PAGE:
Mark Jacobson, a professor at Stanford University, California recently commissioned the Canadian firm Bone Structure to build him a prefab net-zero home. And the result is shaping up to be quite astounding. He chose the company because of their proven ability to minimize construction waste, dust and disruption to neighbors, as well as the flexibility and versatility of its steel frame construction method.
The home measures 3,200-sq ft (297-sq m), which is quite large for a net-zero home. The columns and beams needed for framing were precision laser cut at a factory before being transported to the build site and assembled. In this way they were able to make the most of the oddly shaped lot on which the home is built, and achieve an interior layout, which would simply not be possible using traditional construction methods.
Constructing the frame was done in only a few days by five workers using just battery-powered drills and a single type of self-tapping screw, which were used to attach the columns and beams. The next step was installing the electrical, plumbing, heating and ventilation systems, which was made easier by the precut openings in the frame. Once this was achieved, precut insulation panels were clipped into place between the steel columns. Polyurethane foam insulation spray was used to seal the building and act as a vapor barrier. According to the company, a shell like this leaves practically no waste, is fully recyclable and creates a tight, energy-efficient building envelope.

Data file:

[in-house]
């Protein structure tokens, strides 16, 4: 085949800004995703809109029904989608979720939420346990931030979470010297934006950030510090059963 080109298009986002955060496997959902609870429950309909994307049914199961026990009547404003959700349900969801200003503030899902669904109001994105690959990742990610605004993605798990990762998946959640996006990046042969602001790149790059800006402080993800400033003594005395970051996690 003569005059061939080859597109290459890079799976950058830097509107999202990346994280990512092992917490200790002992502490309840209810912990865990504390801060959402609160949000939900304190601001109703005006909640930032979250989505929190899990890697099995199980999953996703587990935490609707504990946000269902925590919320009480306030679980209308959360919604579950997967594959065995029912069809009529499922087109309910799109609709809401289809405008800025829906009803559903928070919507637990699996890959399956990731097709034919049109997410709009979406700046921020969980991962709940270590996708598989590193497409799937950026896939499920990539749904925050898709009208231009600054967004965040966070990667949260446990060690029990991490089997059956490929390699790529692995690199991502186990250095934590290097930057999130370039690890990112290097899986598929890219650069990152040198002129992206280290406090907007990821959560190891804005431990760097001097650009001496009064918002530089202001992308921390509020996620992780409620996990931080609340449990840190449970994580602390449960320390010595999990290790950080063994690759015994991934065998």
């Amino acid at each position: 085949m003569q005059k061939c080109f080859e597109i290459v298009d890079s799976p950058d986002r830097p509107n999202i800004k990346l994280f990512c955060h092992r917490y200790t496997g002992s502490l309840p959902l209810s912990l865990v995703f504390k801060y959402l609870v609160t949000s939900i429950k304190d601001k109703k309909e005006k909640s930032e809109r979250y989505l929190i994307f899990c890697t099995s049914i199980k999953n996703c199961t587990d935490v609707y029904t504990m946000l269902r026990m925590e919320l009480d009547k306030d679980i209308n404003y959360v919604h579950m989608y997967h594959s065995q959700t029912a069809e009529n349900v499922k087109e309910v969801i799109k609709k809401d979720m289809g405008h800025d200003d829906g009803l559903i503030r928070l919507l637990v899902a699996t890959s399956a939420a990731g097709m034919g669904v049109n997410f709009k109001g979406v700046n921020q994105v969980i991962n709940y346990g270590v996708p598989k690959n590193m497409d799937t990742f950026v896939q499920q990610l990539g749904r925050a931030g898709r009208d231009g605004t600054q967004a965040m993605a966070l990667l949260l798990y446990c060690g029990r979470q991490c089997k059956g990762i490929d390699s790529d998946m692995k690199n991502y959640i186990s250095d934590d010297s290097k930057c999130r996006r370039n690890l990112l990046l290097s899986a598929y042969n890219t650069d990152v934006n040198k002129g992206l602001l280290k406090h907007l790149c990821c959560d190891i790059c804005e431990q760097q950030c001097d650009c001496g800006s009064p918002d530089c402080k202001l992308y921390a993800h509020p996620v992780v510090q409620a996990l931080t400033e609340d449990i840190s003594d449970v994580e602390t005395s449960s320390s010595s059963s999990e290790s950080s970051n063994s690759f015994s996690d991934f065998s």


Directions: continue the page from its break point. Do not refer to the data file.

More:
The home is still being constructed, though it will be available to tour on June 24-26. Once completed, the home will be powered solely by electricity (i.e. no gas or other sources). They will install heat pumps for air and water heating, use an induction stove, and all the necessary power will be provided by rooftop-mounted solar panels, with the excess energy stored using Tesla batteries.
Bone Structure is planning to build 50 more homes in the area in the next year.